As we wrap up 2018, we wanted to take the month of December to highlight some of our favorite blog posts of the year. This one comes to us from blogger and collector Kin Kinsley, who’s work you can check out in the links below. This story was originally published on 02/26/2018 and is presented in it’s entirety in this blog as well
By Kin Kinsley
(Note – Please welcome guest blogger Kin Kinsley to the COMC Blog. Kin is a lifelong collector and accomplished writer who currently writes content for his two blogs – I Feel Like a Collector Again and Bean’s Ballcard Blog.)
It’s almost time for one of the most anticipated baseball sets of the season to hit hobby shops and retailers. The 2018 Topps Heritage set is scheduled for a February 28th release. This year’s set design mimics the popular 1969 set, so let’s take a look at the set kids were collecting in the summer of ’69.
Cream of the Crop: The Three Top Cards of 1969 Topps
1969 Topps #533 Nolan Ryan
Combining the career leader in strikeouts and a higher series release makes Nolan Ryan one of the most desired in the set. Even for the poorest condition of cards, you should expect to pay at least $30…if you’re lucky.
1969 Topps #260 Reggie Jackson
The card of “Mr. October” Reggie Jackson is the top rookie in the set. Best known for wearing glasses and as a Yankee, the image of a young Jackson sporting an Athletics vest provides a very different look. Picking up anything other than a poor condition cards will likely set you back more than $40.
1969 Topps #500 Mickey Mantle
Mickey Mantle’s sunset card may be the most popular card in the set because, well, Mickey Mantle. The card is in one of the most common series, but more cards haven’t hampered the price or collectability.
Who’s the New Guy?: Three Featured Rookie Cards of 1969 Topps
Reggie Jackson’s rookie card is the most well-known in the set. However, there are some other quality rookies in the set:
1969 Topps #597 Bobby Floyd/Larry Burchart/Rollie Fingers
Rollie Fingers is the “other” Oakland Athletics rookie in the set that has been enshrined in the Baseball Hall of Fame. In 1992, he was just the second reliever elected. Twelve years after this card was released (1981) he won BOTH the American League MVP and Cy Young Awards. You should be able to get lower condition copies of the card for $20 or less.
1969 Topps #630 Bobby Bonds
I’m sure that to many Bobby Bonds is best known as Barry’s dad. The elder Bonds accomplished many of baseball’s “first” and held all-time records at the time of his retirement. He was the first player to have two 30/30 seasons and ended his career accomplishing this a record five times (later matched by Barry). He also held the career and season records for times leading off a game with a home run, but both records have been broken.
1969 Topps #516 Earl Weaver
Who’s to say that a manager’s rookie card can’t be desirable? It can if it’s Earl Weaver. The best example I can give of why is the sheer number of post-career sets that Weaver appears in. They are all as a manager, as he never made it to the bigs as a player. He was inducted into the Baseball Hall of Fame in 1996 and you can easily find a copy of his rookie card for less than $10.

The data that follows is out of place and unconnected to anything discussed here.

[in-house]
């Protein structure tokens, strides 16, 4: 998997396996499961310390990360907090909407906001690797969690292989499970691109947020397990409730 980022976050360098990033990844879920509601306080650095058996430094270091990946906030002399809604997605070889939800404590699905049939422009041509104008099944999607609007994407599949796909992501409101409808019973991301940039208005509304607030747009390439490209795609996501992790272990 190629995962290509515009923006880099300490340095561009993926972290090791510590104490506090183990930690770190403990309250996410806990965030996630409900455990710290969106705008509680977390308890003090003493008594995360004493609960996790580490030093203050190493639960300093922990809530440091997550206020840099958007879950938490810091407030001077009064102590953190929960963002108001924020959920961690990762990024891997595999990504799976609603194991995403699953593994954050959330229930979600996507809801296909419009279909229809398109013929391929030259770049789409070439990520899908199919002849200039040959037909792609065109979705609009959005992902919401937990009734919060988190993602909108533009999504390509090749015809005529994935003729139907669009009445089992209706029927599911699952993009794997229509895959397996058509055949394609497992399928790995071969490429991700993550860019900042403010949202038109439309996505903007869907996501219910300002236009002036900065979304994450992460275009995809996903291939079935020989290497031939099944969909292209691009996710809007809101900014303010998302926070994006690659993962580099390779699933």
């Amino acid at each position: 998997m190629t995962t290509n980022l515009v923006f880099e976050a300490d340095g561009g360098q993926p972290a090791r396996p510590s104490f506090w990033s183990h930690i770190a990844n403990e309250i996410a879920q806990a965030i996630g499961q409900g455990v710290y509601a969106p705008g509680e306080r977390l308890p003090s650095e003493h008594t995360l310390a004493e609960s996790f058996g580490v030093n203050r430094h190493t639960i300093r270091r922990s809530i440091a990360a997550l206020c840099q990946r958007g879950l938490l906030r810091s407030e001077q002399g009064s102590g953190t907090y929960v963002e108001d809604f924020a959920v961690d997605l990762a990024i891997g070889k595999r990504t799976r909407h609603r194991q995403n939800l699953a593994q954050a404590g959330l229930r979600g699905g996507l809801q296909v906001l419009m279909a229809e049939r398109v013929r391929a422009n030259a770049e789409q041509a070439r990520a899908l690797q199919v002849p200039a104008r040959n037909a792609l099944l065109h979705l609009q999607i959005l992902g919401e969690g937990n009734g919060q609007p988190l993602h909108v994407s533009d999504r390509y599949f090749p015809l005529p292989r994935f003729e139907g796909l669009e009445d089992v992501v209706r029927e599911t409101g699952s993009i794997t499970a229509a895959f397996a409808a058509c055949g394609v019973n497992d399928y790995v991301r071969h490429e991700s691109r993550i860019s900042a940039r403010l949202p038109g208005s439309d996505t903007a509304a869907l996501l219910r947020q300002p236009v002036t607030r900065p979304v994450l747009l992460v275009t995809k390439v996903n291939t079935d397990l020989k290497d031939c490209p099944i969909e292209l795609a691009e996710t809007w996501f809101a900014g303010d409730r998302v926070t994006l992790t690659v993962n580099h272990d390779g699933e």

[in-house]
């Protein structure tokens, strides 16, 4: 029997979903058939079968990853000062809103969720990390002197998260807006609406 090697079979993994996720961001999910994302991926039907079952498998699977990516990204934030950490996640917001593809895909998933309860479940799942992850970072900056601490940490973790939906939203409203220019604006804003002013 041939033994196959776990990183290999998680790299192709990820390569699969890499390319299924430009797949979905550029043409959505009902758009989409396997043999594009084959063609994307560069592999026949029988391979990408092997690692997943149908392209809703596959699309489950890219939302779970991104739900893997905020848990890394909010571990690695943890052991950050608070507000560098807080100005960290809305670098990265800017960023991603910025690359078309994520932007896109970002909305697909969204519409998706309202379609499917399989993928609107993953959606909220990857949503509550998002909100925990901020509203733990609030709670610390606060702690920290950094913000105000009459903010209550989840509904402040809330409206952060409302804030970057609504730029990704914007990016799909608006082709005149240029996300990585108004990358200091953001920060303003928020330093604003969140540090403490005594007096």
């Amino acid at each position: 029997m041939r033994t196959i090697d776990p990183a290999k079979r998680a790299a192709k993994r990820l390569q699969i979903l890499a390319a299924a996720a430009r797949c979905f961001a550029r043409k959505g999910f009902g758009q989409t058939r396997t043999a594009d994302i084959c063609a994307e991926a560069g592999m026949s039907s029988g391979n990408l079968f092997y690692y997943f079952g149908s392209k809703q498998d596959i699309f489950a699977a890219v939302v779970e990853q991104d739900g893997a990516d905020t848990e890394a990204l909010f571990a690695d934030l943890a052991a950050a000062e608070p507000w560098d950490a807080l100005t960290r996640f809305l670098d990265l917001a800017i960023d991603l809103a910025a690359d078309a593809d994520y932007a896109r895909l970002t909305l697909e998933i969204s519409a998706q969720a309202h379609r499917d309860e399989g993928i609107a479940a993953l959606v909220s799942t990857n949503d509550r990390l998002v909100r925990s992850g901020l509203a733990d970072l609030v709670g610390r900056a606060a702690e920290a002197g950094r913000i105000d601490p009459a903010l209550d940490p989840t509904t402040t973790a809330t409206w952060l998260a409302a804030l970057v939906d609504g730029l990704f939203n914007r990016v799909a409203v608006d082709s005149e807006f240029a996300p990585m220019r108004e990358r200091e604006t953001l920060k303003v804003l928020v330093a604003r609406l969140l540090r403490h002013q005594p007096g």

Shenanigans and Mishaps: Three errors and variations from 1969 Topps
1969 Topps #653 Aurelio Rodriguez
It’s not an error or variation, but the Aurelio Rodriguez is one of the better known cards in the hobby. Why? He’s not pictured on the card but instead, it’s an Angels batboy. The switcheroo wasn’t known for a few years so the error was never corrected. You can easily find this card for less than a couple bucks.
1969 Topps #500 Mickey Mantle (VARIATION)
There aren’t many variations in the 1969 Topps set so I’m sure Mickey Mantle being one of them is pure happenstance. Instead of Mantle’s last name appearing in yellow, it’s white on the variation. If you want to acquire this one, be prepared to shell out some good money.
1969 Topps #47 Paul Popovich
The Paul Popovich variations are my favorites in the set for a couple of reasons. Popovich attended West Virginia University (my alma mater), making it a favorite for that reason alone. Also, it’s the only card in the set with three variations. There are two airbrushed versions (thick and light) that the Cub “C” is not visible on. There’s also a version where you can still see the “C” despite the airbrushing (pictured above). The version with the “C” showing can command a premium, but nothing too significant. I find it interesting and reflective of the innocent days passed in trading card collecting.
Best of the Rest: Three “Cooler” Cards From 1969 Topps
1969 Topps #650 Ted Williams
Let’s face it, not everyone that would like a Ted Williams card from his playing days can afford one. I’ve been collecting for more than 30 years and have never really looked because the prices are out of my comfort zone. However, most anyone should be able to lay down $10 or so to pick up a copy of this card.
1969 Topps #100 Hank Aaron
I feel that Hank Aaron was pretty decent with the lumber himself. People think of him as a power hitter but either forget or don’t know that he also hit .305 during his career. You can usually find low grade copies of the long time home run king for under $10.
1969 Topps #237 Bobby Cox
There are more than a handful of things iconic about the Topps brand. One of them is the All-Star Rookie Trophy on the front of cards. Bobby Cox didn’t make the Hall of Fame for his playing career, but he was one of the All-Star Rookies. This is his only mainstream card from his playing days and you can find copies for around $10.
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